I decided to text Rabbi Levy Djian one day, and asked him if he would sing the song, “Sholom Aleichem” for me in a voice note. I wanted to sing it, but I had forgotten the Sephardic melody. I didn’t receive a response from him. I didn’t realize that he had unfortunately just lost his own father, and so he was unready to sing the Sholom Aleichem for me. Perhaps, I was not ready either. I needed more time to further nurture the seed of pain, which had already begun to break through the ground as a promising sproutlet, and fortify it.
One year later to the day, I was in Brooklyn again for the annual Shluchos Convention. I was invited to manage the crowds of women entering the holy room of the Rebbe after Friday night services. This was the room where the Rebbe studied and met with people for countless hours. As we waited for the men to empty out, a middle aged man filed past me and he looked at me strangely and proclaimed, “You are Rabbi Wasserman’s daughter, I can see it in your eyes.” I was quite amazed that he recognized me.
After two hours of directing the flow of hundreds of women who came to pray in the Rebbe’s room, I was finally able to leave 770, the Chabad headquarters on Eastern Parkway, to return to my hosts for the Shabbos meal. As I turned the corner, lo and behold, there was Kalman, the man who had recognized my father’s eyes in me. We know that the eyes are the window to the soul. I certainly knew that despite the physical separation, my soul was forever connected to my beloved father o’bm.
As we walked up Kingston Avenue, Kalman shared his vivid and fond memories of my father’s Shabbos table, “We used to sing and dance to the spirited Sephardic Sholom Aleichem. We even stood on the chairs and your father would say, “Break through all the barriers with joy!” And then as Kalman sang the Sholom Aleichem to me, dancing his way up Kingston Avenue, I was blown away, absorbing the melody that I yearned to hear again.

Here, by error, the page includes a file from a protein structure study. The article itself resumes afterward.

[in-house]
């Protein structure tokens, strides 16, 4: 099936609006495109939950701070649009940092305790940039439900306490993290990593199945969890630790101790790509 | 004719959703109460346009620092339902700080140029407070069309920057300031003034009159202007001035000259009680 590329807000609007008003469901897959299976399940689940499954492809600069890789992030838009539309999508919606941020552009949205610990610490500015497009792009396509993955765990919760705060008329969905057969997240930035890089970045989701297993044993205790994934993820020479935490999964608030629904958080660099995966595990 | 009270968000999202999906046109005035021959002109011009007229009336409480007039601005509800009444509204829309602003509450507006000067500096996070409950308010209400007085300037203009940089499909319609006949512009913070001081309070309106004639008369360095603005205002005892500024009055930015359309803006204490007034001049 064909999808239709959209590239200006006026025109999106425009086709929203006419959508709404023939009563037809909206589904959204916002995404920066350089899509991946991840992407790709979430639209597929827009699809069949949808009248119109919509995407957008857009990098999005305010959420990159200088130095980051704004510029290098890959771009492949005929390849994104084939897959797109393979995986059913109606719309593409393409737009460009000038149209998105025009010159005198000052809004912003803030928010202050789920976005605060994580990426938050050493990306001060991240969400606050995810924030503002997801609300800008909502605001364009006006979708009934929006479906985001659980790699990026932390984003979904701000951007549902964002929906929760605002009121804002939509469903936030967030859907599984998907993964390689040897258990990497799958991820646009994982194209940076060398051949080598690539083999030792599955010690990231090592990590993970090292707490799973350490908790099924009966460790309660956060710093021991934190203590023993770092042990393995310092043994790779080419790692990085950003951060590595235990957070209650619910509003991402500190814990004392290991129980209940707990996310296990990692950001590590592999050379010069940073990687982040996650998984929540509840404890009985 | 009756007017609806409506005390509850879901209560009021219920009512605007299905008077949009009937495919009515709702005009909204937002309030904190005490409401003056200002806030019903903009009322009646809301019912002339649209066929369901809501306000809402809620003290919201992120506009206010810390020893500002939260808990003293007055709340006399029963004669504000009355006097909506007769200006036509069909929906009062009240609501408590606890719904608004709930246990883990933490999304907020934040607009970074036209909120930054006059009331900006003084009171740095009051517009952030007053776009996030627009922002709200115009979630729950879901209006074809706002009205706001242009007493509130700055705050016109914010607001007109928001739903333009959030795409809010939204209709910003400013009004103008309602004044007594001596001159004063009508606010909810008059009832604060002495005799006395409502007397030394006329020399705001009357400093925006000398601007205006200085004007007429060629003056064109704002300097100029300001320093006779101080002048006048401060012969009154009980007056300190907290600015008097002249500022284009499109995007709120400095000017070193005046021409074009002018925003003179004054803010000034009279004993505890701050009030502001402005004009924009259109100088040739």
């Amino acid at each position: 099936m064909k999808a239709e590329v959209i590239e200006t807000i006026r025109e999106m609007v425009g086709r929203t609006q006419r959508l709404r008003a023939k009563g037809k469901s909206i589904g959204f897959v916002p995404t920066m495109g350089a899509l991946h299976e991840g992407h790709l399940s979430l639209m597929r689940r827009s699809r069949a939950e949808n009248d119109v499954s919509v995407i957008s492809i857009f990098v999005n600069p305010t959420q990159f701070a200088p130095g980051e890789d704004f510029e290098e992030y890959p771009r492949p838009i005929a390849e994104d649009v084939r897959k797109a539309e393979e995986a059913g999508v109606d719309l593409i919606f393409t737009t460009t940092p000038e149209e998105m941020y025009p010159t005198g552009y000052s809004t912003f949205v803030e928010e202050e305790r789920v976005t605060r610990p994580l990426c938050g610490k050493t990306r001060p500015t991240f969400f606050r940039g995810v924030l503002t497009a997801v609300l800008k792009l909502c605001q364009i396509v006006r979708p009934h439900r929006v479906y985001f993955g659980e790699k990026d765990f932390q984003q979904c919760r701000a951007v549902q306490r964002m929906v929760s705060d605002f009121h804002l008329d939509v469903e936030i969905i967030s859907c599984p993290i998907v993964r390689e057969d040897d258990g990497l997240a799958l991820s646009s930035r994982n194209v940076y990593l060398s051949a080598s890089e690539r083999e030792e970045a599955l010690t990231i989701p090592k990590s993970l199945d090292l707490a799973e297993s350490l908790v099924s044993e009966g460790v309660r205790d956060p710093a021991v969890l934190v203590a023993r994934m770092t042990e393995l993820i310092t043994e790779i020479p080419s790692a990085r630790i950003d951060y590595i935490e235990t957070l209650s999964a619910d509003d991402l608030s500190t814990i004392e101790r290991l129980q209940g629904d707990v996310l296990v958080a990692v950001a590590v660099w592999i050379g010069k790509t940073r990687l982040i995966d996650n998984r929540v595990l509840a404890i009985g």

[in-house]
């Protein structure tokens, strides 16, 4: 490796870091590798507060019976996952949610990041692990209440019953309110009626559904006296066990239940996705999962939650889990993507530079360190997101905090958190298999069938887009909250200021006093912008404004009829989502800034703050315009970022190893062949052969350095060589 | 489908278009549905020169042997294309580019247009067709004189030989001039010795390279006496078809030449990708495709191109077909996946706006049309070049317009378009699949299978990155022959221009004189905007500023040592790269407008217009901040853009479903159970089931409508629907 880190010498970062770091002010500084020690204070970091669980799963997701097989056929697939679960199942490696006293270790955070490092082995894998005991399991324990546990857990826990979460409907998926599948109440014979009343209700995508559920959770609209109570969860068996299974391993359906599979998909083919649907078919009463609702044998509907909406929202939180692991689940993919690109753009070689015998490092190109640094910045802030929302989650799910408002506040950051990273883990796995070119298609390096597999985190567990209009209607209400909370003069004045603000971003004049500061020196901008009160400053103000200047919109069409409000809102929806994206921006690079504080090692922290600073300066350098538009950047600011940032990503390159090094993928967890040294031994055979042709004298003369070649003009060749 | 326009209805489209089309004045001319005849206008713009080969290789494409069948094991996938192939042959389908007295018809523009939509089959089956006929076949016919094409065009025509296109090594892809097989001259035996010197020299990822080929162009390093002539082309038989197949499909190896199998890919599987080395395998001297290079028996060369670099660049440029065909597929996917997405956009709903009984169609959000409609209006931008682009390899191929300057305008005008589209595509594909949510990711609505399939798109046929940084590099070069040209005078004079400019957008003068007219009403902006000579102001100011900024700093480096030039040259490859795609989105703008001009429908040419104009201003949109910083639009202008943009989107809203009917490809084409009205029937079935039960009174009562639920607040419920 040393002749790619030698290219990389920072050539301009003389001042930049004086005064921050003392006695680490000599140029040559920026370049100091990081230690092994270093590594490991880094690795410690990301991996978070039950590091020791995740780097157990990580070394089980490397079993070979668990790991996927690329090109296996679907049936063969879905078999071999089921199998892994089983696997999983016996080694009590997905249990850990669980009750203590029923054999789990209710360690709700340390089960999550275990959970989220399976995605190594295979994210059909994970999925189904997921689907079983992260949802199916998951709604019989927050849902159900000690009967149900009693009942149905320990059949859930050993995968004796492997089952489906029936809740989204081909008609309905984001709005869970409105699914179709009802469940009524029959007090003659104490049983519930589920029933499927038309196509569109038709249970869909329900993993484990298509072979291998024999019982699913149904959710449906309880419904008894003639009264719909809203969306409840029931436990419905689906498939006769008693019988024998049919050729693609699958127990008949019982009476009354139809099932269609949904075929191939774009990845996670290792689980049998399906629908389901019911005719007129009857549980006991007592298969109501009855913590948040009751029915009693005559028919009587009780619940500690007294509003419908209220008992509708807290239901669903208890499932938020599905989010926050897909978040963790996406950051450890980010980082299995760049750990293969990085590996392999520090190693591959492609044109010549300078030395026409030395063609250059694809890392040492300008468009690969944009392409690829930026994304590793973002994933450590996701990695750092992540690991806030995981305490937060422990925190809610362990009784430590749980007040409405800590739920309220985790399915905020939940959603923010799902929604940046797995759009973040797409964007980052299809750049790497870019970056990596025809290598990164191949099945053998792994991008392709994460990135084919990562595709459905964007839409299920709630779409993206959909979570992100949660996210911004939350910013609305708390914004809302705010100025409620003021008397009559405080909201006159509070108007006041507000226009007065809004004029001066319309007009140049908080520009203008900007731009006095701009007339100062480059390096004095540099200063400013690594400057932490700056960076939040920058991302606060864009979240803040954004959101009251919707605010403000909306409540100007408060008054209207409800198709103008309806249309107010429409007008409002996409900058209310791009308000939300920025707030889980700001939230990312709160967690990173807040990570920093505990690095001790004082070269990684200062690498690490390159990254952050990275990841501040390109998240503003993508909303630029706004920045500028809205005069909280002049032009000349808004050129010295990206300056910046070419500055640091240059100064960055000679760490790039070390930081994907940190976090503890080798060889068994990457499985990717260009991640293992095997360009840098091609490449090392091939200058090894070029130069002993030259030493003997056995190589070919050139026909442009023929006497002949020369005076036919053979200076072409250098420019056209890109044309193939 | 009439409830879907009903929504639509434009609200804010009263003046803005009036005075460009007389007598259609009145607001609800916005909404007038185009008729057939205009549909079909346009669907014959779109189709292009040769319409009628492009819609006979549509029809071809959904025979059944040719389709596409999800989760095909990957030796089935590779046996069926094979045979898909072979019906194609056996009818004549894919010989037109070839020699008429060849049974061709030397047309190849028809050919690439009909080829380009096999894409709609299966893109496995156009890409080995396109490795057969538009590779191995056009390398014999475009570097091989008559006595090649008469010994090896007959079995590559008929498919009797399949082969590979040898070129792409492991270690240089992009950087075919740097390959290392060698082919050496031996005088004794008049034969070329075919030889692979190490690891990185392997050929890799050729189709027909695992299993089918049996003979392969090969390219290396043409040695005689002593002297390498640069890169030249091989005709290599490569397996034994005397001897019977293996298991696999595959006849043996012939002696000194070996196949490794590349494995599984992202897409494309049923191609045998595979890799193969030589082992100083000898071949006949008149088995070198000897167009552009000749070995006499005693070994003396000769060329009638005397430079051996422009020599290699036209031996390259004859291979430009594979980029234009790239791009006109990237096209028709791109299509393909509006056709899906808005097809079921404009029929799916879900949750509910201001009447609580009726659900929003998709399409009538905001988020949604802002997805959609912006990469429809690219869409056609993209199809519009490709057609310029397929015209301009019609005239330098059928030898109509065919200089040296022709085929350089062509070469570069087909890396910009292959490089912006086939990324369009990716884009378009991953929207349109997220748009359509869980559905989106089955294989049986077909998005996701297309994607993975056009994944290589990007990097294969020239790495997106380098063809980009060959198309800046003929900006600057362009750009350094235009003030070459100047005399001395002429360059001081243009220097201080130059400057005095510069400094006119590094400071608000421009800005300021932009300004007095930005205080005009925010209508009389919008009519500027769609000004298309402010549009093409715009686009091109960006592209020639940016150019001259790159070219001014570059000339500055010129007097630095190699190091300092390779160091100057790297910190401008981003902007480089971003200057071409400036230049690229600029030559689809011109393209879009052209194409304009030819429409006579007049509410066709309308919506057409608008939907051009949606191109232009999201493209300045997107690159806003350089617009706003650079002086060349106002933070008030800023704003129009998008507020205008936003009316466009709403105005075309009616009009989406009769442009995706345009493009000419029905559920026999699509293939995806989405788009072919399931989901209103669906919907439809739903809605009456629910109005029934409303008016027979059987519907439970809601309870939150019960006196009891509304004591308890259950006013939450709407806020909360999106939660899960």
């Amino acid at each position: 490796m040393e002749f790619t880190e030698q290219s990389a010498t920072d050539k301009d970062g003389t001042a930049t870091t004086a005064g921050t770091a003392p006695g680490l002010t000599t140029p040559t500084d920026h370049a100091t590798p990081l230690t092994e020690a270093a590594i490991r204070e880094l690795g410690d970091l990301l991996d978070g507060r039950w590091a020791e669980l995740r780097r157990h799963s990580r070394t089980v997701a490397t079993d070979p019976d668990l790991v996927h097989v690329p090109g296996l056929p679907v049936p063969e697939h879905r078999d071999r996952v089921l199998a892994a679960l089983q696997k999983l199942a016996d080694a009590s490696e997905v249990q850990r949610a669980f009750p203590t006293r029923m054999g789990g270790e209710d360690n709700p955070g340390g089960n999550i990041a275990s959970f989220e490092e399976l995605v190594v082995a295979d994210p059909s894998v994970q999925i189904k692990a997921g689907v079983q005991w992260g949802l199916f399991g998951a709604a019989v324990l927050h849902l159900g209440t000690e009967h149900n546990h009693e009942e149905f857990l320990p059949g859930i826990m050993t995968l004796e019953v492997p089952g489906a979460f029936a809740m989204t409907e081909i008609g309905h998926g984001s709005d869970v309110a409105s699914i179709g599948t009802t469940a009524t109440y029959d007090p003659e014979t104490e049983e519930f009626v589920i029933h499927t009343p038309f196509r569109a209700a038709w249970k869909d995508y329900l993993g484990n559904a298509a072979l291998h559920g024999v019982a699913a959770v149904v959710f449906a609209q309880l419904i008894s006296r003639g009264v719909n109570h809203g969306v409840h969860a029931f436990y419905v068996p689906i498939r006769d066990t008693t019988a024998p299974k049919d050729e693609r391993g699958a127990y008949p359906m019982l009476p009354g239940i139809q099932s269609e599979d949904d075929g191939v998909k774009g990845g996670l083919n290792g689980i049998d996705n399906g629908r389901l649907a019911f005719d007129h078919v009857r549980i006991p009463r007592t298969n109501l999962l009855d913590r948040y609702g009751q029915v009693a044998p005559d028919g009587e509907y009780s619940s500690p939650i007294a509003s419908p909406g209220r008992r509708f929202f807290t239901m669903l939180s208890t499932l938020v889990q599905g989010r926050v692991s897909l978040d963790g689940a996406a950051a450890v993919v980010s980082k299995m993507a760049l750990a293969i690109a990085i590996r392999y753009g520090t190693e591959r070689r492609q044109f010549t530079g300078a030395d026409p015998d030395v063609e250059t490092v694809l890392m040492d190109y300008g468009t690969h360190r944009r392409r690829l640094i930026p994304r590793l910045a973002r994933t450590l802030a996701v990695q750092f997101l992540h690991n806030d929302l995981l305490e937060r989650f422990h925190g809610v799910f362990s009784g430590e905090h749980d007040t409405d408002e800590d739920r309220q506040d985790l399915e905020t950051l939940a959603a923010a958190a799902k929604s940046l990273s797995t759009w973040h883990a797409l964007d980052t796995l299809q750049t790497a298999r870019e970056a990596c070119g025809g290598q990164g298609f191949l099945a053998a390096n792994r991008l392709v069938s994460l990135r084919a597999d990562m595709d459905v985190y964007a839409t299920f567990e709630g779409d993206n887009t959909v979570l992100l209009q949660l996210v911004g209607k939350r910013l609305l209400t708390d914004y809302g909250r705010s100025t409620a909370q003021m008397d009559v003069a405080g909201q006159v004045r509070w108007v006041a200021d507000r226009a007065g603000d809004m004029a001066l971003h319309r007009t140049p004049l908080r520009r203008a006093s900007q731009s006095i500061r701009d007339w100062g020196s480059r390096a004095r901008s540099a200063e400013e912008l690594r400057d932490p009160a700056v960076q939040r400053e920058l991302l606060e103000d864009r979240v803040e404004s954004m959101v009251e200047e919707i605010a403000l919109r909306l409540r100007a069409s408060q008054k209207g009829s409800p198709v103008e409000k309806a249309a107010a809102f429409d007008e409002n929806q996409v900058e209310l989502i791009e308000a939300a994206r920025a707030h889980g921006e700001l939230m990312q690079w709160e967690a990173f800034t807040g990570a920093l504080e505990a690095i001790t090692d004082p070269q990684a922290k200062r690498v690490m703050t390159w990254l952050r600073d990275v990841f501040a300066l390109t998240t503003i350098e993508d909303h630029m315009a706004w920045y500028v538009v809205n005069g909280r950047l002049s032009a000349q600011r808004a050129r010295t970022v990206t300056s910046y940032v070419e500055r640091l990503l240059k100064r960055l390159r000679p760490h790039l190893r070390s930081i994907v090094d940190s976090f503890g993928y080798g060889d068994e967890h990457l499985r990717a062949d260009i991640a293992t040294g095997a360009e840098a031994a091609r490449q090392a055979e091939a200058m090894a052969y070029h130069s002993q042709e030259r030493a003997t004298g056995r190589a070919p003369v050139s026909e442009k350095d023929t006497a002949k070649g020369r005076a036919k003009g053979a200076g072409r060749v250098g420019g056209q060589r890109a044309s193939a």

I could hear my father singing and dancing with Kalman from heaven. My heart was singing as I connected to his soul shining so brightly on his beloved Avenue, which he elevated with his words of Torah and Niggun [song]. In that unforgettable moment, I felt the outpouring of my father’s love and joy. I knew he was proud of me for working through the emotions of the past, to trust in Hashem with a complete heart, thus turning sorrow into song.
Several months later, I was directing my 16th Summer session at the Jewish Girls Retreat, and I announced an original songwriting contest in conjunction with our theme, “Sing Your Song”. I decided that I was going to join the contest and lead by example.
At the same time, my daughter, Chaya, arrived to camp from the hospital with our first grandson. It was extremely hectic preparing for a Shabbos bris, wrapping up the end of camp, and juggling my roles of camp director and first-time Bubby. I went to check on my daughter and see how she was managing in our camp apartment. I found her struggling to care for a baby while dealing with recovering from childbirth, and stepped in to help. While I held my precious, tiny grandson, who hadn’t yet reached his bris, I began to jot down words for my song for the JGR song contest. I chose to set my lyrics to the Sholom Aleichem melody.
I held the baby and sang the chorus I composed:
“Kuk nisht oif der vei [Don’t focus on the pain]
Kuf oif dee Gezunt” [Focus on the health]
See the good my love
And trust the One Above
These were my father’s last words when he was ill.
I looked up and noticed a few tears trickle down my daughter’s face. I felt my father’s voice, speaking and singing through me, bringing healing to his daughters. Chaya told me later that this song gave her strength to focus on the new blessings in her life, rather than the challenges.